How Can I Talk To My Boss About Communication Issues? 

Talking to your boss about communication issues is important but might be stressful. You may want to navigate this conversation gracefully and help them see that you have good intentions. 

State your “why”

Why are you bringing up a concern with your boss? Maybe you feel there’s been a lack of clarity and want to ensure you know what people expect of you. Or, perhaps, you’re feeling overwhelmed and unsure of what to do. 

Whatever the reason, let your boss know that your intention in bringing up the issue is to clear it up so you can do your job well. 

Here are some ways you can phrase it: 

  • “I feel like there have been some issues with the work I’ve been producing recently. Can you give me some tips for how I can improve?”
  • “To make sure I understand, are these the new tasks you’re asking me to take on? Can someone show me the ropes on how to do them efficiently and accurately?”
  • “I’ve got a lot on my plate right now. What is my highest priority to finish by the end of the day?”

Notice how in each of these examples, you’re not placing “blame” on anyone. For example, you’re not saying, “You didn’t train me adequately when I first got hired, and now I’m struggling. What should I do?”—this would be combative and place the blame solely on the other person. 

Send a meeting recap email 

When you finish a meeting with your colleagues or boss, offer to send a recap email. In this email, outline takeaways or tasks that people are responsible for. This helps clarify (and solidify) who is responsible for what tasks and puts everything in writing. 

For larger meetings, there is typically a designated minutes taker. In that case, you can sit back and take notes just for yourself. However, a team meeting or one-on-one with your boss may not have a minute taker. 

In these instances, ask if it’s alright to send a recap email with a to-do list. This can help prevent miscommunications and keep everyone clear about their responsibilities. 

Get a fresh set of eyes 

Before you hit “send” on an email to your boss, read it over again. Improve your ability to proofread by giving yourself time between when you write it and when you send it. 

To ensure you’re using correct grammar and spelling, try using Grammarly. This can help you avoid making mistakes such as this one: 

There's a difference between:
Have you eaten, my child? and
Have you eaten my child?

Source: PearlTrees

If the email doesn’t contain sensitive information, copy and paste it to a friend or family member. Ask them to proofread it for you and let you know if it sounds good.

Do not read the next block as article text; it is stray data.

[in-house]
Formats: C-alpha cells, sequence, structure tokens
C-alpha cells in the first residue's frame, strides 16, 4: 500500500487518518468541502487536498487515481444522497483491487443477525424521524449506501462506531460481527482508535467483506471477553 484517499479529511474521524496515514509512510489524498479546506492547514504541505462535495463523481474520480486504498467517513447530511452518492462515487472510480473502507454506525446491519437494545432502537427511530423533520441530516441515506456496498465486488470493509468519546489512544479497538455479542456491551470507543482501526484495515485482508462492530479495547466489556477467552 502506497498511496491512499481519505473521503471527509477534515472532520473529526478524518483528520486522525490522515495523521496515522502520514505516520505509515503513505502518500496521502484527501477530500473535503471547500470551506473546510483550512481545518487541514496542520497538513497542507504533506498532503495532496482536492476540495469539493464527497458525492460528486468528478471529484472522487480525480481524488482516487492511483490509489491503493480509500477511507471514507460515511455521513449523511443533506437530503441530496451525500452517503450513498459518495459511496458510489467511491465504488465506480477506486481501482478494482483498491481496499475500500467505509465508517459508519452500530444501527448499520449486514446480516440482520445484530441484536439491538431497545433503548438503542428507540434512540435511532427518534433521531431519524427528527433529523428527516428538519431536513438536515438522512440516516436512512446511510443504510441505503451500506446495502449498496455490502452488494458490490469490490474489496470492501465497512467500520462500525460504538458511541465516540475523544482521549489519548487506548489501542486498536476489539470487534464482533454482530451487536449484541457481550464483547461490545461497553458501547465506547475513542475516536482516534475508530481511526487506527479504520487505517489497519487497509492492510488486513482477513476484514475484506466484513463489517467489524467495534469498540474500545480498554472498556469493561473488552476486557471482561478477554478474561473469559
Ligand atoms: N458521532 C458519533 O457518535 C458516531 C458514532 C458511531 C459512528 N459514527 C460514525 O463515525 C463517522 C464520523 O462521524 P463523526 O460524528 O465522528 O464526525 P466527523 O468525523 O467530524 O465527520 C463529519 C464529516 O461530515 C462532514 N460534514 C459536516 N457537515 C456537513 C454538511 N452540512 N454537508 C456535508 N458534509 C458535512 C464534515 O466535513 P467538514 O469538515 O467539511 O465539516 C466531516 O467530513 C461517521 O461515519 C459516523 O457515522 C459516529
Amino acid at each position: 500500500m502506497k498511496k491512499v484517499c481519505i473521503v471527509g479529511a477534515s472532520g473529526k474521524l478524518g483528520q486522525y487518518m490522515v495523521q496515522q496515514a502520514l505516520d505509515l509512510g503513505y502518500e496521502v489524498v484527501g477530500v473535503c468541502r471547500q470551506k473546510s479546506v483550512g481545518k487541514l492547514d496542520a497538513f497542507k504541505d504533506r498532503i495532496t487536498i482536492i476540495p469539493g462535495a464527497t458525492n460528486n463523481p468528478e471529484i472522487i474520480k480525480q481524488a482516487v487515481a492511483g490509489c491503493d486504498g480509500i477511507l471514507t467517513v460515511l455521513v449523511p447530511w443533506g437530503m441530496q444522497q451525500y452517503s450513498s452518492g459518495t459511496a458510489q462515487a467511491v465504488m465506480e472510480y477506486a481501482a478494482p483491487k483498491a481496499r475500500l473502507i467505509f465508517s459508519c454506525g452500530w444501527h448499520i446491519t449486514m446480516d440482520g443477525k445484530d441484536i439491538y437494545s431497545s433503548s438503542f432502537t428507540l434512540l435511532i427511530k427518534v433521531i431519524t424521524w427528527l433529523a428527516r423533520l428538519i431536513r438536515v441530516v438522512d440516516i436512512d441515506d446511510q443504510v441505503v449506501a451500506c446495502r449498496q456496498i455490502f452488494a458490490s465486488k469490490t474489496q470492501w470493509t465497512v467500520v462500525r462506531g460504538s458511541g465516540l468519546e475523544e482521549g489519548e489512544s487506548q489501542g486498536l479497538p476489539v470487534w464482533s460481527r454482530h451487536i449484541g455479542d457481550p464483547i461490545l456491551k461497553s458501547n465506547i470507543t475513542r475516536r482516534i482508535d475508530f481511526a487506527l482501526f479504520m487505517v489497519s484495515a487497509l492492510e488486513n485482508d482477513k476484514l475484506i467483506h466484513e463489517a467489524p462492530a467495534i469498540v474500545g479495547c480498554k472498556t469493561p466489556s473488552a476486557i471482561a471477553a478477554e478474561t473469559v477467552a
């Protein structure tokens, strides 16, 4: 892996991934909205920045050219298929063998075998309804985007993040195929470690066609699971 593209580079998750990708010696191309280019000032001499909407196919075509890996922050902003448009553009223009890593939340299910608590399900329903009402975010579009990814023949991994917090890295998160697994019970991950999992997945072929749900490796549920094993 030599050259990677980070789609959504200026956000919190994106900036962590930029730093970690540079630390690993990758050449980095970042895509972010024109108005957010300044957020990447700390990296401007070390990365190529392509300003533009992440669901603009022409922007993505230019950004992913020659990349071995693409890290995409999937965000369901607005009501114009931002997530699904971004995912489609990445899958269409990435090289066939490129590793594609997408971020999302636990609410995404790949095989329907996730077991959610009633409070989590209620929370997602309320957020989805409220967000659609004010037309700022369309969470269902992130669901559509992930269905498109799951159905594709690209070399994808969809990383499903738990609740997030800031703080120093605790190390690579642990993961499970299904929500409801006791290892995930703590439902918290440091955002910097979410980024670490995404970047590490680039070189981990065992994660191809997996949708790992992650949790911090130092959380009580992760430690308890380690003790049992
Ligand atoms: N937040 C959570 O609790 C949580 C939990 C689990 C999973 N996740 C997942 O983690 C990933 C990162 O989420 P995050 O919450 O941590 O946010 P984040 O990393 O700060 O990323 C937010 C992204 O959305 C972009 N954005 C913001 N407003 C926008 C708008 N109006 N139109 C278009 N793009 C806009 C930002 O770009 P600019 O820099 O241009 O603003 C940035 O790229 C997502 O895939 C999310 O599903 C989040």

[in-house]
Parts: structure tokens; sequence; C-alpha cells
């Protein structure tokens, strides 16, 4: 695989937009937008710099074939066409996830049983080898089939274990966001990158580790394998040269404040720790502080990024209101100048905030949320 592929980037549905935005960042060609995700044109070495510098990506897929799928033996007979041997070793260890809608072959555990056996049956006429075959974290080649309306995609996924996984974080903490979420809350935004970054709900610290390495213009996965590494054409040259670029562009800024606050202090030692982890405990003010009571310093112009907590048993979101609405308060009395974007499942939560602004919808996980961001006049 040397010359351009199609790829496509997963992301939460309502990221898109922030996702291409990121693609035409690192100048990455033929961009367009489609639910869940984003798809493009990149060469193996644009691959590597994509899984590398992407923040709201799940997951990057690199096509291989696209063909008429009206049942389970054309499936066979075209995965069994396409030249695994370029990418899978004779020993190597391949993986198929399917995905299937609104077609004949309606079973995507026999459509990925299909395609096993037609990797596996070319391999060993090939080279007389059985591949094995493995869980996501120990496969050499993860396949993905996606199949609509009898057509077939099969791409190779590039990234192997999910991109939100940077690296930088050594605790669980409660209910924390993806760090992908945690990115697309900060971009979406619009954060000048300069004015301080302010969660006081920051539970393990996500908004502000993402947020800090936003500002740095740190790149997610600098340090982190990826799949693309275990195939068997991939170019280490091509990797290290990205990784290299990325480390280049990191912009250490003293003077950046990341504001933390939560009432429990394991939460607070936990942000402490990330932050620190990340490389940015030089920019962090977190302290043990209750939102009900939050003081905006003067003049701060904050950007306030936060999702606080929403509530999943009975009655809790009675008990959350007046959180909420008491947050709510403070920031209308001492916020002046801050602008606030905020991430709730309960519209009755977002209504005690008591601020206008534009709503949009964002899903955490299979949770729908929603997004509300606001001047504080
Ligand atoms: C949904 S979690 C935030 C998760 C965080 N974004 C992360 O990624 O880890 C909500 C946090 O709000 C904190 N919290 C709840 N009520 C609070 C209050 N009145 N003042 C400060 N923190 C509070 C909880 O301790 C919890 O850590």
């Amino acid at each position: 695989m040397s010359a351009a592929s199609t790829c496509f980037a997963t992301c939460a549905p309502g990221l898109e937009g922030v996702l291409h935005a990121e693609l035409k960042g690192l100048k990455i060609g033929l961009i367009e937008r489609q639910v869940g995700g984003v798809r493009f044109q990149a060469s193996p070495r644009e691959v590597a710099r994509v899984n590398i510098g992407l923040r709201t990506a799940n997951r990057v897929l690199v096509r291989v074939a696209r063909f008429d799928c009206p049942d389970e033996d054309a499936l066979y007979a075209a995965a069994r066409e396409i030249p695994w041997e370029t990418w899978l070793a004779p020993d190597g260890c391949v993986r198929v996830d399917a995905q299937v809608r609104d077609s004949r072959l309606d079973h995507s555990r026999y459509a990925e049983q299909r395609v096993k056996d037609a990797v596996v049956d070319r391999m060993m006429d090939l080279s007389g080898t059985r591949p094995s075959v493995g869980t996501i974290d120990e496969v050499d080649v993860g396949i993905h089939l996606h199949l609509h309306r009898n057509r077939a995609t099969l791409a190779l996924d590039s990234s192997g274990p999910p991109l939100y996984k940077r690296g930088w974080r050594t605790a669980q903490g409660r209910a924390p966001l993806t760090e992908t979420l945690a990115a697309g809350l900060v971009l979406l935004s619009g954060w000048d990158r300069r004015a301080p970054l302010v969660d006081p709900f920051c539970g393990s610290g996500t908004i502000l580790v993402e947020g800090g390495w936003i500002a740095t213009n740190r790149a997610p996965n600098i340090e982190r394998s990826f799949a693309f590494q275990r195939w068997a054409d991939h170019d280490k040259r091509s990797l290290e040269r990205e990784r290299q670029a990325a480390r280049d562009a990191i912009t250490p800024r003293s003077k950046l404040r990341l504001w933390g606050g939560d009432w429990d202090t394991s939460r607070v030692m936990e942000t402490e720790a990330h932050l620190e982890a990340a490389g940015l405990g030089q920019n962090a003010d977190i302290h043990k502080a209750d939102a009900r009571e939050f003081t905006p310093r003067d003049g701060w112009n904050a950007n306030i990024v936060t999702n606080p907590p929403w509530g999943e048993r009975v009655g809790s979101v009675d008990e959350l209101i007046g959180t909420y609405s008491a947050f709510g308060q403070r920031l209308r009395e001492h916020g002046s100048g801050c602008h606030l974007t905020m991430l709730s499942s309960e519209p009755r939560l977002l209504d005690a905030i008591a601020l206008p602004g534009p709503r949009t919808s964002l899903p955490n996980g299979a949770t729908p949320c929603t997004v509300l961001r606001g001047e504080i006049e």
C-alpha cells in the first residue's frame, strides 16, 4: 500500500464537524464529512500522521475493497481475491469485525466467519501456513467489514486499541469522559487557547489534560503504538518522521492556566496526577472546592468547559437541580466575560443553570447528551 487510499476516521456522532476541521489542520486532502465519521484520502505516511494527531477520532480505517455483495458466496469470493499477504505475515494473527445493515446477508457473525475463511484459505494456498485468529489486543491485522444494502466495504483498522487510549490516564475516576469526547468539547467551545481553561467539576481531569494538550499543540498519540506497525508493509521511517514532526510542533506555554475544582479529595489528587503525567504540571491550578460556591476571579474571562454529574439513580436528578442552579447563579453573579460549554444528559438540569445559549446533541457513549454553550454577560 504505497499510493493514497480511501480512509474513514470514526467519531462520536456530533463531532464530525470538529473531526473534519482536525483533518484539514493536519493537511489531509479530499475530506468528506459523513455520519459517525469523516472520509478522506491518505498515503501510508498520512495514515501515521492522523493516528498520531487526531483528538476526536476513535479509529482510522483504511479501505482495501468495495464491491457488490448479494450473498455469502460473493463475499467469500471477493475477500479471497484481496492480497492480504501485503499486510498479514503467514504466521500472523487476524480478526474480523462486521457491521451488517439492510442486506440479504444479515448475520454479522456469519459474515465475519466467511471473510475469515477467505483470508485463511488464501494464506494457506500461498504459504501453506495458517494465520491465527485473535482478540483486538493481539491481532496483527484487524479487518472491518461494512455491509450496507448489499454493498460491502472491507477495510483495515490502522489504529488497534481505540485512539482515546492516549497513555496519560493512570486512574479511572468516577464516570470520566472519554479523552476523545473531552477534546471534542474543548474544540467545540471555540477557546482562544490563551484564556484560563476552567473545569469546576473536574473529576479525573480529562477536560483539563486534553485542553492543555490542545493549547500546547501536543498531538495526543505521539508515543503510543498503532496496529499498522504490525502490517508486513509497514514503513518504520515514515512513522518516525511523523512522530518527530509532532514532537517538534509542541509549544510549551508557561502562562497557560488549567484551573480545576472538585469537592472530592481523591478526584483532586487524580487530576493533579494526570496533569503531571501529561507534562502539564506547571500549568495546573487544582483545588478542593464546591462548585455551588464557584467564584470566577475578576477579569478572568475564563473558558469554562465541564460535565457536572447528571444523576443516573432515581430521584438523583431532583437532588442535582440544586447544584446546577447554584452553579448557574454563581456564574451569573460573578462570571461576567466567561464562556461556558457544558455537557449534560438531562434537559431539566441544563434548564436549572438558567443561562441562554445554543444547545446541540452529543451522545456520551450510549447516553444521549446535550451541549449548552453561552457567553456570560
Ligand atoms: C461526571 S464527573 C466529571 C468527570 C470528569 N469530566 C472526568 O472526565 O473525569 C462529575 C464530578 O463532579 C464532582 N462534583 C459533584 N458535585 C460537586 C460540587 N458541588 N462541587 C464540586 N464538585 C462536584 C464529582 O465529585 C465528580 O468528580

Pro Tip: If you can’t send it off to someone else, try these tricks to help yourself read it with a clear mind:

  • Work on something else for at least 2 hours before re-reading it. 
  • Read the email on a different device than you wrote it on, like your phone or tablet. This can help you notice typos you haven’t seen before. 
  • Read it out loud—this can help you hear how the words sound and make adjustments as necessary. 

Practice your confident delivery

If you are addressing a miscommunication with your boss, practice what you want to say ahead of time. Think about how you want the conversation to go and what you’d like the outcome of the meeting to be. 

For example, do you want some of the workload taken off your plate? Or do you feel you’d like more feedback on how you’re doing at your job? 

Practice speaking with confidence. Confident delivery involves both body language and tone of voice.

Here’s what confidence within a challenging conversation looks like: 

  • Speaking with a clear and steady voice
  • Smiling to show friendliness (a smile also affects the tone of your voice and helps you sound more friendly)
  • Keeping your arms relaxed and hanging at your side
  • Standing with your back straight and your shoulders pulled back

Pro Tip: Studies show that what you wear affects how you carry yourself. Before heading into a challenging conversation, wear an outfit you feel confident in.  

Overcoming Communication Issues is a Team Sport

Poor communication can harm your relationships and professional opportunities. Prioritize being a good communicator and working with others to overcome communication challenges. 

Here’s how to do that: 

  • Plan for imperfection: Despite your best efforts to be a good communicator, you will, at times, have communication issues with other people. Plan for those moments before they happen! Ask your loved ones about their communication styles. In the workplace, talk to your boss about how they resolve miscommunications within the team. 
  • Prevention > resolution: Take extra time to prevent miscommunication where possible! This could mean writing a recap email from a one-on-one meeting or buying your staff lunch to show them how much you appreciate their hard work. 
  • Show you’re a team player: When working to resolve miscommunications, show that you hear the other person, care about them, and want to find a resolution that benefits everyone. You can do this by reflecting on what you hear them saying, clearly expressing your needs, and seeking a resolution that is good for everyone. 
  • Be direct and kind: Typically, both parties are aware of poor communication. Work to address it before more communication issues have the chance to build. 

If you’re looking for more communication-related tips, read 10 Effective Ways You Can Improve Your Communication Skills